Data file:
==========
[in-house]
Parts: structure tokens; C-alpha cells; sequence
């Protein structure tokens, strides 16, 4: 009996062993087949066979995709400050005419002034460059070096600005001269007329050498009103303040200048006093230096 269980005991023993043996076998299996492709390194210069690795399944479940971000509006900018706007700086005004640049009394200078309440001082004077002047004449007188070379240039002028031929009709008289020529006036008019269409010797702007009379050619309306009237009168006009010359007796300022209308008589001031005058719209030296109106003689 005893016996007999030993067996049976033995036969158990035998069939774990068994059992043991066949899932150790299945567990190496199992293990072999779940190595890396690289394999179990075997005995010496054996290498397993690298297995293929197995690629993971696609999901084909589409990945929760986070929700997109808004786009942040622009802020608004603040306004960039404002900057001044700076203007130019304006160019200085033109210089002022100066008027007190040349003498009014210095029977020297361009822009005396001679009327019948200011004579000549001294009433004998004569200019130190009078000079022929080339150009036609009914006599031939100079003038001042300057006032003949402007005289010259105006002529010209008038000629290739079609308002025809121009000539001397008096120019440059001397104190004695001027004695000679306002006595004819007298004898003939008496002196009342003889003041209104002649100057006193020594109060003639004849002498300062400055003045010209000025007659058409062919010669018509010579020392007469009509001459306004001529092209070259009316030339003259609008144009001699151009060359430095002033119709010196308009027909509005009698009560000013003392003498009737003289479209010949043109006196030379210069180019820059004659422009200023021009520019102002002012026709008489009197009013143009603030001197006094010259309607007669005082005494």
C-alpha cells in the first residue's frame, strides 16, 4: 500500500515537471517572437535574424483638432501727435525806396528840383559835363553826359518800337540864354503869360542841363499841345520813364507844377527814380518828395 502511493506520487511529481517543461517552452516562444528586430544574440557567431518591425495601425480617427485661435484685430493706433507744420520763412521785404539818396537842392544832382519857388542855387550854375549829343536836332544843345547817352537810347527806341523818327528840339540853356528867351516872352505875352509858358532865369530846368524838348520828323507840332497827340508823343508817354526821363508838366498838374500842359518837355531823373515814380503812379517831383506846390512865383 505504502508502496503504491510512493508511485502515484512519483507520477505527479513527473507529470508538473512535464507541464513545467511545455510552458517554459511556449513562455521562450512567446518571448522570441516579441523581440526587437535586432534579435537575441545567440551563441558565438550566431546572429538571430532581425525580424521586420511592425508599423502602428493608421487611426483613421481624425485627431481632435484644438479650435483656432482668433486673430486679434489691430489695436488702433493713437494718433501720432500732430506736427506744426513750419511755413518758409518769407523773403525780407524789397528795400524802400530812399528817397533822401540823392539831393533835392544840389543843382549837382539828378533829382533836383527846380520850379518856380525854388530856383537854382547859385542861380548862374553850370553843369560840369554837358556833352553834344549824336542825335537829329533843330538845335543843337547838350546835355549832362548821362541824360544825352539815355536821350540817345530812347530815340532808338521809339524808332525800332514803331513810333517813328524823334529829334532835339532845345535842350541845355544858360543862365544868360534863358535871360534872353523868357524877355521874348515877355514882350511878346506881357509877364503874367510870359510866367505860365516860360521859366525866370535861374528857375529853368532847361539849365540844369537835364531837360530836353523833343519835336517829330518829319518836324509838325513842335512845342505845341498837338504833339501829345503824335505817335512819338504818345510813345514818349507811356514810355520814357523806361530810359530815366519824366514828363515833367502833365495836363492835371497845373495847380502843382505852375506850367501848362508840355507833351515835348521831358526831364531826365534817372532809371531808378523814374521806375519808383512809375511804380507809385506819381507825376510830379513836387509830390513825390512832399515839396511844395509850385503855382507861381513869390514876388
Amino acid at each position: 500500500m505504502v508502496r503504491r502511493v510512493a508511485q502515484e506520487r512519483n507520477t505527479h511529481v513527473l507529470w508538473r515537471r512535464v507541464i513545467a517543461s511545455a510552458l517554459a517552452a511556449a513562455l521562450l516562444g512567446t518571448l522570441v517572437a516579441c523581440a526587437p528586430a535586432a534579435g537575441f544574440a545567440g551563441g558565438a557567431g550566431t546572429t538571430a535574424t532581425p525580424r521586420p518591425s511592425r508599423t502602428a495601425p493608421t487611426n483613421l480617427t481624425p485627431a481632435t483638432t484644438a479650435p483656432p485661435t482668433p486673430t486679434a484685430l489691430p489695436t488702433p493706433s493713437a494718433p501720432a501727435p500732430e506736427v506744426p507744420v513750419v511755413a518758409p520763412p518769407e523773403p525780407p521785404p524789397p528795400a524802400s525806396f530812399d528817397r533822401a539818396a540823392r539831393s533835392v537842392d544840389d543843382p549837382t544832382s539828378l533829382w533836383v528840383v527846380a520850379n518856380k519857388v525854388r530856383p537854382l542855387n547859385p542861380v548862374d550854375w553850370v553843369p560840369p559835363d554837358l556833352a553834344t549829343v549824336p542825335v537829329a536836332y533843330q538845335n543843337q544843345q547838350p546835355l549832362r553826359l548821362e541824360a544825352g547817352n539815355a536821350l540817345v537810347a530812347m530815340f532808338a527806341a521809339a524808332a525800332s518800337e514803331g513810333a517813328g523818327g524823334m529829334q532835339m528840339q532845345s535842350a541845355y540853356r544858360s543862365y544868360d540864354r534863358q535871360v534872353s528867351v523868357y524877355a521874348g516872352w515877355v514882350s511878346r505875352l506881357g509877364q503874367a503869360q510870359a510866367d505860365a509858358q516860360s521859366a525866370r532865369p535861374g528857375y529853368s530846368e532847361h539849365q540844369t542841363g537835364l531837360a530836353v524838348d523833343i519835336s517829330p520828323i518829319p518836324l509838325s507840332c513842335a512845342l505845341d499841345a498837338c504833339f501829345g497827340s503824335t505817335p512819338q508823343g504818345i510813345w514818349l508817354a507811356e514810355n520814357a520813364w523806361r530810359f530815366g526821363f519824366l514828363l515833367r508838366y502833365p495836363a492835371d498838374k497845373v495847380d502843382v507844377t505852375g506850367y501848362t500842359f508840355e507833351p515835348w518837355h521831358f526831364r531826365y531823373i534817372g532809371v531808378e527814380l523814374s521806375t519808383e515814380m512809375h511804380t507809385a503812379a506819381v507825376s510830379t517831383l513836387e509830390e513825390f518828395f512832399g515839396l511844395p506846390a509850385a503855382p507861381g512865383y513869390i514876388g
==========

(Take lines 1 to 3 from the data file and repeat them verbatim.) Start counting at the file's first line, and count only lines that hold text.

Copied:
[in-house]
Parts: structure tokens; C-alpha cells; sequence
């Protein structure tokens, strides 16, 4: 009996062993087949066979995709400050005419002034460059070096600005001269007329050498009103303040200048006093230096 269980005991023993043996076998299996492709390194210069690795399944479940971000509006900018706007700086005004640049009394200078309440001082004077002047004449007188070379240039002028031929009709008289020529006036008019269409010797702007009379050619309306009237009168006009010359007796300022209308008589001031005058719209030296109106003689 005893016996007999030993067996049976033995036969158990035998069939774990068994059992043991066949899932150790299945567990190496199992293990072999779940190595890396690289394999179990075997005995010496054996290498397993690298297995293929197995690629993971696609999901084909589409990945929760986070929700997109808004786009942040622009802020608004603040306004960039404002900057001044700076203007130019304006160019200085033109210089002022100066008027007190040349003498009014210095029977020297361009822009005396001679009327019948200011004579000549001294009433004998004569200019130190009078000079022929080339150009036609009914006599031939100079003038001042300057006032003949402007005289010259105006002529010209008038000629290739079609308002025809121009000539001397008096120019440059001397104190004695001027004695000679306002006595004819007298004898003939008496002196009342003889003041209104002649100057006193020594109060003639004849002498300062400055003045010209000025007659058409062919010669018509010579020392007469009509001459306004001529092209070259009316030339003259609008144009001699151009060359430095002033119709010196308009027909509005009698009560000013003392003498009737003289479209010949043109006196030379210069180019820059004659422009200023021009520019102002002012026709008489009197009013143009603030001197006094010259309607007669005082005494």